TALLAHASSEE Fla. (Reuters) - Florida Governor Rick Scott failed to report more than $200 million in assets on state financial disclosure records, according to a lawsuit filed on Wednesday by the Democratic nominee for state attorney general.
The complaint, which Scott’s campaign dismissed as political “mudslinging,” came days after two major state newspapers raised questions about Scott’s financial disclosures and a blind trust he created after his 2010 election.
Scott, a Republican, is locked in a tight race for re-election with Democrat Charlie Crist in an expensive and closely watched political battle in the country’s largest swing state.
George Sheldon, a lawyer running for state attorney general, alleged that Scott controlled a “complex web of investment vehicles,” including at least six trusts, and other accounts valued at $340 million, while his public financial report, filed with his re-election papers, showed a net worth of just over $132 million.
Sheldon, a former assistant attorney general, told a news conference the public needed to be able “to determine whether he (Scott) has a personal financial stake in the decisions he makes as a public official.”
The Miami Herald and the Tampa Bay Times previously reported on the governor’s investments in companies that have benefited from his policies, including oil and gas ventures.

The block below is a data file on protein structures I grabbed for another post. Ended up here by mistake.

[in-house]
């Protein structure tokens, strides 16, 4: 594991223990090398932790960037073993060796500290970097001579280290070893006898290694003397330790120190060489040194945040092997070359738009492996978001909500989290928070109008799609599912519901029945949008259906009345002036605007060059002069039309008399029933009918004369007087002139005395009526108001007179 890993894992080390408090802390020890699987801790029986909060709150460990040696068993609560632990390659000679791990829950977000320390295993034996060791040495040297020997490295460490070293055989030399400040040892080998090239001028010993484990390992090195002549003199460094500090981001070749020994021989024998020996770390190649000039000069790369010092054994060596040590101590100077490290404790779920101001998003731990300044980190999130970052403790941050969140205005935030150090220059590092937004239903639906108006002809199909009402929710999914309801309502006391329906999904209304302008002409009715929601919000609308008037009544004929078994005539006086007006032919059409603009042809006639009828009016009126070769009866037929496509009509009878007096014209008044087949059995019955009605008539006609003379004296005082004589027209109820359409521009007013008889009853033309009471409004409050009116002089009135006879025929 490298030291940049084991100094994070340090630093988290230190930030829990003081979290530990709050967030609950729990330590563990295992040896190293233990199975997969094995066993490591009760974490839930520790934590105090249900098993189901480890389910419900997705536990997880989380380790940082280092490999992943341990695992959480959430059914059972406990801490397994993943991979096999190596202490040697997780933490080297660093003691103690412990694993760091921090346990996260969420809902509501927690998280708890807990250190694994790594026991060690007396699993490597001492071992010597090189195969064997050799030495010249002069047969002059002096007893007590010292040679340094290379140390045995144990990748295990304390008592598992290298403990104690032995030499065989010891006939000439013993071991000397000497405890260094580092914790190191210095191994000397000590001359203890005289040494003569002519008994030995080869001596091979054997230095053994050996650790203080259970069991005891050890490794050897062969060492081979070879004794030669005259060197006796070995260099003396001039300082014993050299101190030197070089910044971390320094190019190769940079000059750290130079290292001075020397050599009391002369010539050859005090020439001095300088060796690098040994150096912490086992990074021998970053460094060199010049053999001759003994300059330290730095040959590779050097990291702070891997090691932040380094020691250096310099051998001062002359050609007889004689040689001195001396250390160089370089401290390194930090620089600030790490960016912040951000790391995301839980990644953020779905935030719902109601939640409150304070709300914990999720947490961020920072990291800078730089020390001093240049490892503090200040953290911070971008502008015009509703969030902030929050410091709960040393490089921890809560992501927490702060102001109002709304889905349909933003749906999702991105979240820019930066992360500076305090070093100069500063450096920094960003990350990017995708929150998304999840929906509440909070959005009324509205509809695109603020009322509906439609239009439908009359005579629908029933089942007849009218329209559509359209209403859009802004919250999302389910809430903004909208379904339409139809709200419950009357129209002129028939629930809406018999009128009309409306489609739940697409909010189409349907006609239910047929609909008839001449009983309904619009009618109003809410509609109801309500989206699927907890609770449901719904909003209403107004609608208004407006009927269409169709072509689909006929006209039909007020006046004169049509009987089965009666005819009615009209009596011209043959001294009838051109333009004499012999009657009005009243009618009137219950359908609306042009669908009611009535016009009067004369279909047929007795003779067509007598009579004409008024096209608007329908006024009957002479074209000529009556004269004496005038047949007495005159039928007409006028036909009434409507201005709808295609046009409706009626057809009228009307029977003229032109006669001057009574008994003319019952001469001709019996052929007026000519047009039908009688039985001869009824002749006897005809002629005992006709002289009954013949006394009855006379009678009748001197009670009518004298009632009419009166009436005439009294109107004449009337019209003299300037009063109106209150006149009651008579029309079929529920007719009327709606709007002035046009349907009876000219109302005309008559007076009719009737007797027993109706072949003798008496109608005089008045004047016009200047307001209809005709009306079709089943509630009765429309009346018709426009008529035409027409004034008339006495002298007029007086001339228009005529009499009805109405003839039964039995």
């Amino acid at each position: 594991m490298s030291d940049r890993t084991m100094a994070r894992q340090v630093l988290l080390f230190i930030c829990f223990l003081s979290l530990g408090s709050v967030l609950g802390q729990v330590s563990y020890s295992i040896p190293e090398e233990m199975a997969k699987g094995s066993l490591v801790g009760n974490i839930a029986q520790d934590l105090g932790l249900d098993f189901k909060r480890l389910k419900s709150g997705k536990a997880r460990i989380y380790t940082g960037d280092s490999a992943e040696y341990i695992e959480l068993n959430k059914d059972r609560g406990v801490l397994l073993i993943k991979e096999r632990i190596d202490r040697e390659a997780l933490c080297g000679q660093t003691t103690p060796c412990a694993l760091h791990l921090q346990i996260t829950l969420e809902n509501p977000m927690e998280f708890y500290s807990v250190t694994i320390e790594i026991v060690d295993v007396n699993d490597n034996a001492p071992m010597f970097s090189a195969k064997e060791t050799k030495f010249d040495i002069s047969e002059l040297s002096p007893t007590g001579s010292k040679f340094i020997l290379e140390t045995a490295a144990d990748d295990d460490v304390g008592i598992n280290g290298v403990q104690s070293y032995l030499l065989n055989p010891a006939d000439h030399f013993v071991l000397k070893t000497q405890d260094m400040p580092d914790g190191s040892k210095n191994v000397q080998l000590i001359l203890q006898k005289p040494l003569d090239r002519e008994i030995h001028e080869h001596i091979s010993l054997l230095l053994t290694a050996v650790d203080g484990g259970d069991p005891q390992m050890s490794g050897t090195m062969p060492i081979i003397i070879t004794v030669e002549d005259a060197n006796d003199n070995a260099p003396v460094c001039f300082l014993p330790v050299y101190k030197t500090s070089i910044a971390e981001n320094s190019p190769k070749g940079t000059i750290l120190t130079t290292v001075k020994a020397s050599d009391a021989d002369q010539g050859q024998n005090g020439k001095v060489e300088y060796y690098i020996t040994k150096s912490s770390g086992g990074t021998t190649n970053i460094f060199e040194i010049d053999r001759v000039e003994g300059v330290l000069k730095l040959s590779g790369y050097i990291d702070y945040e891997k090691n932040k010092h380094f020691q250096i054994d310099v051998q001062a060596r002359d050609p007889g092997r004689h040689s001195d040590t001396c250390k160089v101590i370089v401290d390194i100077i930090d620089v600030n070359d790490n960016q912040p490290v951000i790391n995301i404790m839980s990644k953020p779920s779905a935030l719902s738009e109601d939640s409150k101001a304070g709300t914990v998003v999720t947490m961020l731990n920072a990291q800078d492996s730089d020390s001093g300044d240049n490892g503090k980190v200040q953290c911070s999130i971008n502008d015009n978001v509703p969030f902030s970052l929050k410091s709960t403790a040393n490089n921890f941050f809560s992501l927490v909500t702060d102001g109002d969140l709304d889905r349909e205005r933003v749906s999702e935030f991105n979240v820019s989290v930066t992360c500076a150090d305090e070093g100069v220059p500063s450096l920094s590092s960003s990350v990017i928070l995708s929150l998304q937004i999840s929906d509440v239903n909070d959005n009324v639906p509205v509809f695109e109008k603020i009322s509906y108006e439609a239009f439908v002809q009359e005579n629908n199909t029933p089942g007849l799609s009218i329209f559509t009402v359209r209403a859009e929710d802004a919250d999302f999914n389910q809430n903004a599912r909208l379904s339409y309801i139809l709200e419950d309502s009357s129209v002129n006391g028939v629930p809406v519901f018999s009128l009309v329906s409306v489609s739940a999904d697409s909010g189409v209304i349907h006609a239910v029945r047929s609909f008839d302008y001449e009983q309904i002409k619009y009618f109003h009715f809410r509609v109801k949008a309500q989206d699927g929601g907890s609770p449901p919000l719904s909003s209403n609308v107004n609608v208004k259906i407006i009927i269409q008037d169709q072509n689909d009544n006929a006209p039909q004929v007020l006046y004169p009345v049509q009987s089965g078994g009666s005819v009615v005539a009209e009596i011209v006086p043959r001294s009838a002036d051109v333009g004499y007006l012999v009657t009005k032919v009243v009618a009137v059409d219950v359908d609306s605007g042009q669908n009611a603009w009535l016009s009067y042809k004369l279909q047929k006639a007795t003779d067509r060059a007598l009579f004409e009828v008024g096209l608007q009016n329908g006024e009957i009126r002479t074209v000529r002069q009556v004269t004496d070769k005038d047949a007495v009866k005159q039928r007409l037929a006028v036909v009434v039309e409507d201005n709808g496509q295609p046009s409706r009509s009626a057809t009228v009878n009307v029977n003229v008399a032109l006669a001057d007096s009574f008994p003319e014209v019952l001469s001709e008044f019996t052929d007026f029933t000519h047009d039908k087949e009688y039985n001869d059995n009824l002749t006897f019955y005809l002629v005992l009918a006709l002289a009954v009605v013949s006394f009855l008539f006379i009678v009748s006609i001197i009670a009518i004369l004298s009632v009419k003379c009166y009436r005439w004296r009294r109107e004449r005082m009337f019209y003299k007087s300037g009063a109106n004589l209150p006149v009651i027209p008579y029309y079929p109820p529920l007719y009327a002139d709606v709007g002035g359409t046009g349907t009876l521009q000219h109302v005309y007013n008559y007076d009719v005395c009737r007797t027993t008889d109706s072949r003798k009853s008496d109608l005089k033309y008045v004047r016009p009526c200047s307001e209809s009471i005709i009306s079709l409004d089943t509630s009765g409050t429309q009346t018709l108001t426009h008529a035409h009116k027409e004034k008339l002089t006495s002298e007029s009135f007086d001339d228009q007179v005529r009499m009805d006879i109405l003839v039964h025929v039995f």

Greg Blair, a spokesman for Scott’s re-election campaign, shrugged off the lawsuit, saying: “Governor Scott opened the blind trust he formed in 2011 for the sole purpose of providing transparency and publicly listed his assets on his financial disclosure in June.”
Crist, a former Republican who preceded Scott as governor, has been hammering Scott as “too shady for the Sunshine state.”
The Scott campaign charged that Crist had issues of his own, including past associations with imprisoned Ponzi schemer Scott Rothstein and former Florida Republican chief Jim Greer, who served time for defrauding the state party as Crist’s hand-picked chairman.
On Monday, Crist’s campaign set up a news conference for John Schilling, an FBI whistleblower who helped expose fraudulent Medicare billings by Scott’s former hospital company, resulting in a record $1.7 billion in financial penalties.
Sheldon argued that Scott’s blind trust did not comply with the state’s 1976 “Sunshine Amendment,” which requires public officeholders to disclose assets valued at $1,000.
Editing by David Adams and Peter Cooney